College of Arts and Sciences
News from the College of Arts and Sciences
Join us in celebrating the good news from the College of Arts and Sciences. This page is devoted to departments, faculty and students who are awarded scholarships, grants, endowments and other funding; faculty and students who travel to gain experience, attend conferences and complete research; and to thank donors for supporting academic achievement, research and the future of our students.
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The Good News!
Arts and Sciences Faculty Awarded a $2.5 Million NSF Grant
This grant will fund (through scholarships) 45 full-time undergraduate students who are pursuing bachelor’s degrees in biology, chemistry, earth sciences, mathematics or physics. The overall goal of this project is to increase STEM degree completion for low-income, high-achieving undergraduates with demonstrated financial need.
The team leading this endeavor are Amy Chambers (Math), Wendy Smith (Math), Janet Coonce (Chemistry) and Hannah Kinmonth-Schultz (Biology). Collectively, “We believe that there is an untapped pool of talent in Tennessee, particularly in the Upper Cumberland region. Academically talented students who have otherwise been unable to afford a rigorous, four-year STEM education due to financial reasons will have an opportunity to learn, grow, and expand their horizons. We are excited to see what students will be able to do when significant financial barriers are removed, and our planned wrap-around resources are poured into helping them be the absolute best they can be. This grant will give these students a chance to realize their potential and then reinvest in their own communities.”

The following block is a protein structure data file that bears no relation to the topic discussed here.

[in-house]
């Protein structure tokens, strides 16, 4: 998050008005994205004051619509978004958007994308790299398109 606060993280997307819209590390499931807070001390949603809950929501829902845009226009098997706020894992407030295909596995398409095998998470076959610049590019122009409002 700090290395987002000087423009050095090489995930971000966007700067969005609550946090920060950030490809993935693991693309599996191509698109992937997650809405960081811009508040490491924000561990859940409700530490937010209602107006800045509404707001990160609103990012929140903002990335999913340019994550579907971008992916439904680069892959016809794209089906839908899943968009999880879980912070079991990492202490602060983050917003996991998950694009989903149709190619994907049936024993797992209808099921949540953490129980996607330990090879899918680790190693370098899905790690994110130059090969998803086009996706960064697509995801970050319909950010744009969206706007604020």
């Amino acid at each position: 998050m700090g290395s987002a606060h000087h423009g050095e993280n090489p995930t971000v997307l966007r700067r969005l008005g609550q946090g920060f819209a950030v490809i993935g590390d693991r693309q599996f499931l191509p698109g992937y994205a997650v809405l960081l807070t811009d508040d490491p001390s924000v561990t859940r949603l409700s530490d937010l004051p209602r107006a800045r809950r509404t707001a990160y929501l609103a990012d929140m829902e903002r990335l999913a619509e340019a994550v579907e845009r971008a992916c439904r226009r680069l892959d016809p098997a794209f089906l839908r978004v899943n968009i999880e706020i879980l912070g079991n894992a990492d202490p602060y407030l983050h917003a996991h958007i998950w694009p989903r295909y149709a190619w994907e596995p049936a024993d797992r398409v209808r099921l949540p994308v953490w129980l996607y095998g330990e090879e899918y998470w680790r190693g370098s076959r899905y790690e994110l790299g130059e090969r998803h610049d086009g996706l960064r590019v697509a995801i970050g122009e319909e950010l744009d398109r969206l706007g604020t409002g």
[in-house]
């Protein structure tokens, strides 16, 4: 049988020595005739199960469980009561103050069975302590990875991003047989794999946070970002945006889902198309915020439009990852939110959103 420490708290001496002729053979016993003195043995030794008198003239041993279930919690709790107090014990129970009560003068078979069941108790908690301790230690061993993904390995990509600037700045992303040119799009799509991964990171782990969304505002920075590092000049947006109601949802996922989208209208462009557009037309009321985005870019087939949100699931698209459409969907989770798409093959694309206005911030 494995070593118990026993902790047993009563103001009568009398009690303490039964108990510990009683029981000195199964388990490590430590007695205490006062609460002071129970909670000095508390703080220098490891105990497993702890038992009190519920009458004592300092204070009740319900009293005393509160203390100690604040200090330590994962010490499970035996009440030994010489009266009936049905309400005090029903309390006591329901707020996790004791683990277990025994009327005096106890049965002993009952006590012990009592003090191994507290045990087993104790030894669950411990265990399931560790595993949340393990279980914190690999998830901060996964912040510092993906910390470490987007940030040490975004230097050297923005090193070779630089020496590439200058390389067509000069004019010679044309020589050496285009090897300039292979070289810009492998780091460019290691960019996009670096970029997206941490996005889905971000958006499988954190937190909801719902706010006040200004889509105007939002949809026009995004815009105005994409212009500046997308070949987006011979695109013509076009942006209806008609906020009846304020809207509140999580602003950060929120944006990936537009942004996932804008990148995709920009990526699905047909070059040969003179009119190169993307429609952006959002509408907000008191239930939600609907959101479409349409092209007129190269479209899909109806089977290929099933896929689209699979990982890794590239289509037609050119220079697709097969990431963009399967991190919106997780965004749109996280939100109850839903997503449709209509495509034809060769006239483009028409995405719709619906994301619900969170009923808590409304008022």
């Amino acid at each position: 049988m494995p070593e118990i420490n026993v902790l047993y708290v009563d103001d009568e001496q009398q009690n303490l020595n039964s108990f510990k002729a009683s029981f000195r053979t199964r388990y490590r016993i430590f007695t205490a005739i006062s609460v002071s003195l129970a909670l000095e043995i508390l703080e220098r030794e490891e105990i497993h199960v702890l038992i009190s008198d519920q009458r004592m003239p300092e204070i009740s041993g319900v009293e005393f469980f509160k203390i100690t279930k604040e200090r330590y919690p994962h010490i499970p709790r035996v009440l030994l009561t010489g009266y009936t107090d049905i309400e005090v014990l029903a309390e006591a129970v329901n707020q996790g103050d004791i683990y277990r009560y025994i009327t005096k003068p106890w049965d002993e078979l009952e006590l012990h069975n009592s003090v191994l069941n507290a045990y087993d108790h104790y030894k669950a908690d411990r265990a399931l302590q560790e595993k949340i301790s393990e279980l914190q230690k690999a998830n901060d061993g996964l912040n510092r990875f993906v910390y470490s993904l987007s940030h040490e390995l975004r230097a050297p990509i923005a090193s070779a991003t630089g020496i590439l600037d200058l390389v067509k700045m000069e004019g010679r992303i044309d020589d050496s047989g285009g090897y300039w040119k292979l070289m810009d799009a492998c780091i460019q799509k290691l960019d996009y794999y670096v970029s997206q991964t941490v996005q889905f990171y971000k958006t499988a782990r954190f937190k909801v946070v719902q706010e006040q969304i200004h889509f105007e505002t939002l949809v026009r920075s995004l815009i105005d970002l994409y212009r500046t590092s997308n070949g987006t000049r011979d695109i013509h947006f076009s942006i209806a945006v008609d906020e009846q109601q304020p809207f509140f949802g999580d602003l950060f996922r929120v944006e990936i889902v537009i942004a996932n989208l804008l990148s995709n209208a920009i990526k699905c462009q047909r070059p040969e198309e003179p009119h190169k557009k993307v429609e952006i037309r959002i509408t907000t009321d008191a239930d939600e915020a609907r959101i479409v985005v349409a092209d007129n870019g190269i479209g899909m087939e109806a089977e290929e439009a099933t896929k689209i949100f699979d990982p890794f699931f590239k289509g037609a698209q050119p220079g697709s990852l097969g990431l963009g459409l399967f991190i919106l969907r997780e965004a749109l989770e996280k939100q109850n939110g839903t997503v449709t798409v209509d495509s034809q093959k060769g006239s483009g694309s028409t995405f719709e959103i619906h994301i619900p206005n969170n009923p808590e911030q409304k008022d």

Resources provided to students include comprehensive financial support; early, targeted and continuing academic and co-curricular support; cohort-building and mentoring; and facilitating leadership opportunities and real-world client-based projects.
This project is funded by the National Science Foundation’s Scholarships in Science, Technology, Engineering, and Mathematics program, which seeks to increase the number of low-income academically talented students with demonstrated financial need to earn degrees in STEM fields. It also aims to improve the education of future STEM workers, and to generate knowledge about academic success, retention, transfer, graduation and academic/career pathways of low-income students.